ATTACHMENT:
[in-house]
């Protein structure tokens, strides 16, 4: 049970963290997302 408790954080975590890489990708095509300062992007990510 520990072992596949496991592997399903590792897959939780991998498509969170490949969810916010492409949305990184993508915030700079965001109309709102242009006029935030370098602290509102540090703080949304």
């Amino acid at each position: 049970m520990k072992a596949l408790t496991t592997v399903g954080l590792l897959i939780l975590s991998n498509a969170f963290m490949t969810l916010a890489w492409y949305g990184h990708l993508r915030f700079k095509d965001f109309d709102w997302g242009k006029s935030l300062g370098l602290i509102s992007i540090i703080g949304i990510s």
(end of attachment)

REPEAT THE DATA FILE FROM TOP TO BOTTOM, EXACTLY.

[in-house]
């Protein structure tokens, strides 16, 4: 049970963290997302 408790954080975590890489990708095509300062992007990510 520990072992596949496991592997399903590792897959939780991998498509969170490949969810916010492409949305990184993508915030700079965001109309709102242009006029935030370098602290509102540090703080949304």
């Amino acid at each position: 049970m520990k072992a596949l408790t496991t592997v399903g954080l590792l897959i939780l975590s991998n498509a969170f963290m490949t969810l916010a890489w492409y949305g990184h990708l993508r915030f700079k095509d965001f109309d709102w997302g242009k006029s935030l300062g370098l602290i509102s992007i540090i703080g949304i990510s």